Review: The City of Brass

CityofBrass.JPGTitle: The City of Brass (2017)
Author: S.A. Chakraborty
Pages: 528
Series: 
The Daevabad Trilogy #1 (Series Tracker)

My thanks to Edelweiss and the publisher for an advanced reader copy in exchange for an honest review.

Nahri is a supernaturally good healer. She uses this gift to further her aims as a con woman, not realizing that her skills are the result of a unique hereditary magic. When she accidentally summons an ill-tempered djinn warrior to her aid, she’s swept into an unknown mystical world where her mere presence creates ramifications that are thousands of years in the making.

There is a general charm and pace to S.A. Chakraborty’s writing that made for a delightful reading experience with the feel of a summer blockbuster popcorn movie. This densely packed world is filled with myriad characters, races, rivalries, and complicated histories. As such, the expansive vocabulary and terminology was sometimes difficult to parse, but I was so sucked into the culture and the feel of the world that it did not matter.

The City of Brass is an excellent debut novel that seamlessly blends together rich cultural worldbuilding, solid action, complex politics, and a set of nuanced characters. Each character is holding onto secrets that unfurl as the book goes on. With each subsequent reveal, more questions emerge as the stakes rise, and this dynamic leaves me excited for future installments in the series.

★★★★¼ out of 5

Review: The Book of Dust: La Belle Sauvage

downloadTitle: The Book of Dust: La Belle Sauvage (2017)
Author: Philip Pullman
Pages: 451
Series: The Book of Dust #1 (Series Tracker)

Despite Philip Pullman’s pronouncement that this is book is an “equal” (not a prequel or sequel) to His Dark Materials, this first volume is most definitely a prequel. In fact, it’s so firmly set on creating additional backstory for His Dark Materials characters that it leaves little room for new characters and storylines to shine. I would have much preferred a brand new story set in the familiar world, where known characters and events are merely mentioned in passing…but here we are.

The Book of Dust follows tavern boy Malcolm Polstead and his trusty canoe La Belle Sauvage, as he journeys to aide/protect baby Lyra from the oppressive religious agencies set to snatch her away. He encounters several familiar characters from the original series along the way.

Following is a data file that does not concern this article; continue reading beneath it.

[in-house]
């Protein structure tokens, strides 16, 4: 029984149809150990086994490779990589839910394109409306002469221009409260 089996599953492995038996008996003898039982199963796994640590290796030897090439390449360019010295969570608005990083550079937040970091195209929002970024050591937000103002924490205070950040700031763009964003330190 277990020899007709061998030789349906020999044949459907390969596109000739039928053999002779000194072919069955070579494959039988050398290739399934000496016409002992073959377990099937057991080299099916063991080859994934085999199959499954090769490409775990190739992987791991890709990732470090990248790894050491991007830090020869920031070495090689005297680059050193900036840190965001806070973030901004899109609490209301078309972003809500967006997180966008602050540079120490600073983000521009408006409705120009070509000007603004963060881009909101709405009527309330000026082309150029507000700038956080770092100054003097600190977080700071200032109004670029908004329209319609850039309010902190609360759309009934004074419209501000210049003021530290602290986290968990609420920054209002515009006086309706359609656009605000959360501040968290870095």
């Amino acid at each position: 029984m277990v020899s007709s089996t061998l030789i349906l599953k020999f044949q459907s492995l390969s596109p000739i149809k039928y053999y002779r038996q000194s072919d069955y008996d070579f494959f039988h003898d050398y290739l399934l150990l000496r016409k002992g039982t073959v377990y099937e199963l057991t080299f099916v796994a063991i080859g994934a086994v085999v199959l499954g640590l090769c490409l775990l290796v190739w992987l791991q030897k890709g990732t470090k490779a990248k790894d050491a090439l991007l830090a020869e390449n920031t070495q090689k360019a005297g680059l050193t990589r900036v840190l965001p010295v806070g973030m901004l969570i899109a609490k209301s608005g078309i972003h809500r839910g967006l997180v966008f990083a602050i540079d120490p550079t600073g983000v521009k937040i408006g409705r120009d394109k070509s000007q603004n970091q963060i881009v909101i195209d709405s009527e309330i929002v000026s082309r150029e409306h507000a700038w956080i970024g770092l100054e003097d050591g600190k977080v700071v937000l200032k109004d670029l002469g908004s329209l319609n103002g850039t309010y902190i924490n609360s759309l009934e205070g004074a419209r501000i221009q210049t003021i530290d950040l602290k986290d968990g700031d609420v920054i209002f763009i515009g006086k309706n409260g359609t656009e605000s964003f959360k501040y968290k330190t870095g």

Pullman’s writing evokes storytelling of a bygone era. Apart from (occasionally heavy-handed) allusions to present day authoritarian regimes, there is very little here that identifies this as a novel written in contemporary times. It makes it seem like a timeless story and I very much enjoy that aspect of Pullman’s style.

Overall, though, this feels like a missed opportunity to chart new territory in an established world. I hope the future novels divert further away from the known storylines and allow Malcolm to leave the baggage of the original novels behind.

★★½ out of 5

Review: Artemis

Artemis-Book-Cover-Andy-Weir.jpgTitle: Artemis (2017)
Author: Andy Weir
Pages: 384

My thanks to NetGalley and the publisher for an advanced reader copy in exchange for an honest review.

In Artemis, snarky smuggler Jazz Bashara gets caught up in a dangerous get-rich-quick scheme that could rock the foundations of life as they know it on Artemis, the first ever Moon city.

Well, two major books into his literary career, I think Andy Weir’s genre/style is apparent — sarcastic, genius narrators who Macgyver their way out of outer space jams. This leads to a generally palatable adventure that moves along swiftly and is enjoyable enough, but doesn’t linger very long with me after I’ve turned the final page (or hit 100% on my Kindle, in this case). Artemis is told in a very visual, fast-paced way, which I think will translate well to the big screen (the film rights have been acquired). As a point of comparison, I thought The Martian was better served in book form, whereas the opposite might be true about Artemis.